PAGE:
There’s no way in or out North Dunfermline’s Baldridgeburn community by public transport after the 84 bus service stops running – according to a local councillor for the area, it’s an isolated community.
Now, following a survey of the Baldridgeburn community, Dunfermline MSP Shirley-Anne Somerville is ready to raise the issue with the Scottish Government’s transport secretary at a meeting she has secured in November.
Stagecoach pulled the plug on the service around this time last year, but Councillor Gordon Pryde (Labour for Dunfermline North) said Fife Council stepped in and subsidised the route to keep it in operation hourly from 8am to 6pm Monday to Saturday.
Although a poor service is better than no service, Ms Somerville found that the vast majority of area residents don’t feel the current schedule meets their needs or expectations.
She surveyed residents after growing concern that people were unable to get to work on time or visit relatives due to reliability issues and timetable gaps.
“A reliable and efficient local bus service network can ensure that people have access to essential services, education, employment, and social opportunities,” she said.
“Unfortunately, that doesn’t appear to be the case in Baldridgeburn or in several other communities in the Dunfermline and West Fife area. My recent survey revealed a clear desire for better local bus services, and I am fully committed to advocating for the improvements residents deserve.”
Cllr Pryde was not at all surprised by the results of the survey.
“I have contact from a number of local residents who have a number of concerns about the 84 service – or lack of service – in the Baldridgeburn area,” he said.
For Cllr Pryde, the issue comes back to a disjointed commercial bus network that places profitability above service.
“The problem with buses and bus services is that they are run by commercial operators – Fife Council has no direct control over these commercial routes,” he explained.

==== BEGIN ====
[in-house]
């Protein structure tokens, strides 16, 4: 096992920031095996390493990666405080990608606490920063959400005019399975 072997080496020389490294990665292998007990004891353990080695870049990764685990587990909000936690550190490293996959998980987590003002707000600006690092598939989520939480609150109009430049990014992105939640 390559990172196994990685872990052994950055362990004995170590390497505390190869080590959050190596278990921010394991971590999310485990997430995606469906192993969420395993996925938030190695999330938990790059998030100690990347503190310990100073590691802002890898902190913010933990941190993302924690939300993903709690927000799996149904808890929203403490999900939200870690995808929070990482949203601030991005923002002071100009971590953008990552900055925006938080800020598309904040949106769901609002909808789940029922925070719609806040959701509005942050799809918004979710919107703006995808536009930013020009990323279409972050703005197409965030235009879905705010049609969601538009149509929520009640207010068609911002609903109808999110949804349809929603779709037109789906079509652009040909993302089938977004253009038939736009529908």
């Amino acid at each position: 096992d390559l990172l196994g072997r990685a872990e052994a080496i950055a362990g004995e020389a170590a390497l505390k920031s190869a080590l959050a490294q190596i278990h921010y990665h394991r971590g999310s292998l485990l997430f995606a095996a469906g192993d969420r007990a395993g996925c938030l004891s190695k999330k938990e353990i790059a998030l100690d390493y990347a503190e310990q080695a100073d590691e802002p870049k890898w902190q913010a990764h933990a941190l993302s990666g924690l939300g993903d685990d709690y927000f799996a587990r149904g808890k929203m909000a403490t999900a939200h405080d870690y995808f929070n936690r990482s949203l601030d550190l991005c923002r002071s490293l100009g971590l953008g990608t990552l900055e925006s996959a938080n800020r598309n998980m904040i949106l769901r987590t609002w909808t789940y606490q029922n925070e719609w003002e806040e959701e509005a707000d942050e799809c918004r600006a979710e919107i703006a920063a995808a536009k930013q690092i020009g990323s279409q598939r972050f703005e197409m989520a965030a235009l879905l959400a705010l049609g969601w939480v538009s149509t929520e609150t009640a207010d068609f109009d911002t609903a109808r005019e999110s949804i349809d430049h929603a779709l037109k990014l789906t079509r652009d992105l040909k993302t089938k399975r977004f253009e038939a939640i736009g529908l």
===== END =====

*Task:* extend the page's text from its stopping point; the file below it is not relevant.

“There is no public service obligation from commercial operators to provide services in non-profitable areas. There’s a big issue there. It’s not a very good model and something needs to change.”
He continued: “It would be much better if the control of the bus services were back in the hands of communities but that’s not what we have.”
Ms Somerville has secured a meeting with Scottish Transport Secretary, Fiona Hyslop, to discuss issues surrounding local bus services.
She is also looking to collaborate with Fife Council and Stagecoach to investigate what solutions can be found.
“I’m grateful to Fiona Hyslop for agreeing to sit down with me and discuss some of the ideas my team and I have been working on,” she said. “Establishing a direct public transport link to Stirling is just one example of the innovative solutions we are exploring to enhance our city’s connectivity.”
Cllr Pryde hopes that meeting raises the profile of local bus service issues at a national level and results in some sort of change.
“In my view, there isn’t enough national priority for local bus services. Bus services have a problem in that the numbers of people using the buses are down significantly compared to a number of years back,” he said.
“But we are living in a time of climate crisis and we do need to be supporting and providing better transport services for the benefit of local people.
He continued: “It would be good if the Scottish Government were to put resources back into the local bus services and perhaps legislate a better system of bus franchising to put much more control into the hands of communities to organise their own services and not just leave it for the commercial operators.”
Cllr Pryde highlighted that although there are issues with the Baldridgeburn 84 bus service, the council is doing the best it can to support the community.
He said the Labour administration’s budget dedicated more than three quarters of a million to support and subsidise local bus services like the 84 across the Kingdom.
And although Ms Somervillle’s survey highlighted the public transport issues in Baldridgeburn, Cllr Prdye said local bus service connectivity is an issue that is replicated throughout the rest of Dunfermline, Fife and Scotland.
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